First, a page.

How hard is it to make "solid" Deuterium?

…like the non-cryogenicly stored Deuterium used in fusion bombs?

I’m not looking for “how to” instructions* on how to produce the stuff, just a rough ballpark estimate.

Do you need large-scale government resources to do it? Is the information classified? Or is it something any decent chemical company could make?

*Like they’d do me any good, even if I DID intend to do evil—Which I don’t. I mean, how would I even set it off fusing without a Fission bomb or a fusion reactor?

It’s in the form of lithium hydride (LiH). Not hard to make, if you already have the deuterium. Think metal-hydride batteries.

Deuterium is of course merely an isotope of hydrogen, not radioactive and in no chemical way different from hydrogen[sup]1[/sup] – but it has the unique property of having significantly different physical properties from the “main” (most common) hydrogen isotope (“Protium”) because it’s approximately twice as massive.

You could store deuterium in the same way as you could hydrogen – compressed in a tank, inflating a blimp[sup]2[/sup], etc. Or you could produce any hydrogen-containing compound using deuterium for the hydrogen. For example, C[sub]20[/sub]H[sub]42[/sub] is a nice transparent/white paraffin wax – no reason why you couldn’t produce C[sub]20[/sub]D[sub]42[/sub]. However, here’s the interesting fact: the former compound has a molecular weight of 282, the latter, of 324.[sup]3[/sup]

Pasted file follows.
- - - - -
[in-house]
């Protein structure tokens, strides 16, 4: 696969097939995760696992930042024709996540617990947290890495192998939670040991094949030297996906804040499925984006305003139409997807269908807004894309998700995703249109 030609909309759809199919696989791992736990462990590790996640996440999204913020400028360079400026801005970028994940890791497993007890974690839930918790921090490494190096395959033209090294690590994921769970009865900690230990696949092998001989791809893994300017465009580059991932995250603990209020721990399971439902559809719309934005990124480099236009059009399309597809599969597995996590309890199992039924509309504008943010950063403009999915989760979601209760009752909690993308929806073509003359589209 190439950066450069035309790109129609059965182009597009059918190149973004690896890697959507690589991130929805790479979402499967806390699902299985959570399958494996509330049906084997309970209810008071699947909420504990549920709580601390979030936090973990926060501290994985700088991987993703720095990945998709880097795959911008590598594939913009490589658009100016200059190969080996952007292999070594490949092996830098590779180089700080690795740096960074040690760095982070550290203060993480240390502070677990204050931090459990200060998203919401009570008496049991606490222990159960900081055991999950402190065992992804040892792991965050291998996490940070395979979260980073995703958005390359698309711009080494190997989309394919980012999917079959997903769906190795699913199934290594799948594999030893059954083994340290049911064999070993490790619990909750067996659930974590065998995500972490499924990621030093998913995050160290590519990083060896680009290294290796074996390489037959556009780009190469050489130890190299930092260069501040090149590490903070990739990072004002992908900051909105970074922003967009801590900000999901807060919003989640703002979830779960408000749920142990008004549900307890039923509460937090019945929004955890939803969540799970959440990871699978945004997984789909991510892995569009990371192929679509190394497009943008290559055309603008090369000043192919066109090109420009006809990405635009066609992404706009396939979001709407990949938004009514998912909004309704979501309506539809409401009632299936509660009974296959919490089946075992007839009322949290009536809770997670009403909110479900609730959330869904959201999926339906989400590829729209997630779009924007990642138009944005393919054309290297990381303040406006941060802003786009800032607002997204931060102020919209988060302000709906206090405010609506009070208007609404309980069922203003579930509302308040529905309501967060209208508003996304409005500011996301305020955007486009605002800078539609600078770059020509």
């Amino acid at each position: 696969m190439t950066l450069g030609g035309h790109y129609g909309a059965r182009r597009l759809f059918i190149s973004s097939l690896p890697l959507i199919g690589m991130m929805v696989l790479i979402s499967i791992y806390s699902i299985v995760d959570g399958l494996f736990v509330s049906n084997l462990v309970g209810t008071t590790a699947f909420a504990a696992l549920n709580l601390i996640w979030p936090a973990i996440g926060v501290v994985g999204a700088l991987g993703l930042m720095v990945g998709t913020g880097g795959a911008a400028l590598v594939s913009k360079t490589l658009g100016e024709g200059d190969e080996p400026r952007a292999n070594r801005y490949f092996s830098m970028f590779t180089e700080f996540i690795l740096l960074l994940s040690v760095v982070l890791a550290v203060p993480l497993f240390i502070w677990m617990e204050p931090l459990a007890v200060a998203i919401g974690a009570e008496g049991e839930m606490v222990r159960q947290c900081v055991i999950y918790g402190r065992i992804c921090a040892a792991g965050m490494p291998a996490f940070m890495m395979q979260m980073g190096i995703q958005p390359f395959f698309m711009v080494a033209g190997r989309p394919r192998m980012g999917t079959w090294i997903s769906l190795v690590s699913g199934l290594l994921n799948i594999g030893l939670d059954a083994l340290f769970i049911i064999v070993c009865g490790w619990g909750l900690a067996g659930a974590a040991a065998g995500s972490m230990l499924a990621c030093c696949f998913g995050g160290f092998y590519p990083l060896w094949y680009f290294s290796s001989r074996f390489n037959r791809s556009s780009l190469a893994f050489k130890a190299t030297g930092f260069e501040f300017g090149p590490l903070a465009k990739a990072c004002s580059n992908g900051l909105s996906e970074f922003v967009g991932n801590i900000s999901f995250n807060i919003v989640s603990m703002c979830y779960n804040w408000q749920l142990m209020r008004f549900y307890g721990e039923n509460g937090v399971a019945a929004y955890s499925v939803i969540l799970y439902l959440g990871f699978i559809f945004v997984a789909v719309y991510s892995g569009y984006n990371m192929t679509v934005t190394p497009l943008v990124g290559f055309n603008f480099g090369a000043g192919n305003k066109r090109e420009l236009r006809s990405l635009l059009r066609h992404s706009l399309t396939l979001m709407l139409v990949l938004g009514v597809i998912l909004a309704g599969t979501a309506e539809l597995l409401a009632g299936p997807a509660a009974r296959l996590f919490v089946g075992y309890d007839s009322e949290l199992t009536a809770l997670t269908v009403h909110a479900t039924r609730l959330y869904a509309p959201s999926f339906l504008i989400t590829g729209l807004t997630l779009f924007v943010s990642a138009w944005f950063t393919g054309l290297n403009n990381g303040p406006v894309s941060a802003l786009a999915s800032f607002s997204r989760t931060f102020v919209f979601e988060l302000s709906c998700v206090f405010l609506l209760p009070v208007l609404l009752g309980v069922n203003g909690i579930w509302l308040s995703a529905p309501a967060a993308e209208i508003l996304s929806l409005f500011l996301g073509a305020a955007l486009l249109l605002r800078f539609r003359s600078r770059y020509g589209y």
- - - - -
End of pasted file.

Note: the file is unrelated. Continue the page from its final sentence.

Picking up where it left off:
The “triple point” (temperature at which solid, liquid, and gas of a given element/compound are at equilibrium) for H[sub]2[/sub] is 13.96 K; for D[sub]2[/sub] it is 18.73 K. The boiling points are 20.39 K and 23.67 K respectively.

As I understand it, “heavy water” – normal water in which the percentage of D[sub]2[/sub]O and/or of HDO has been enhanced – makes a much better moderator in nuclear reactors than unenhanced normal water, and it was first produced in the Manhattan Project for this purpose.

[sup]1[/sup]However, for the reasons given below regarding physical properties, chemical reactions involving deuterium occur at a much slower rate than those involving “normal blend” hydrogen, which is mostly protium.

[sup]2[/sup] Not recommended. Think Hindenburg.

[sup]3[/sup] (These are rounded figures, based on C~12, H~1, D~2; the actual values are fractionally above those numbers.)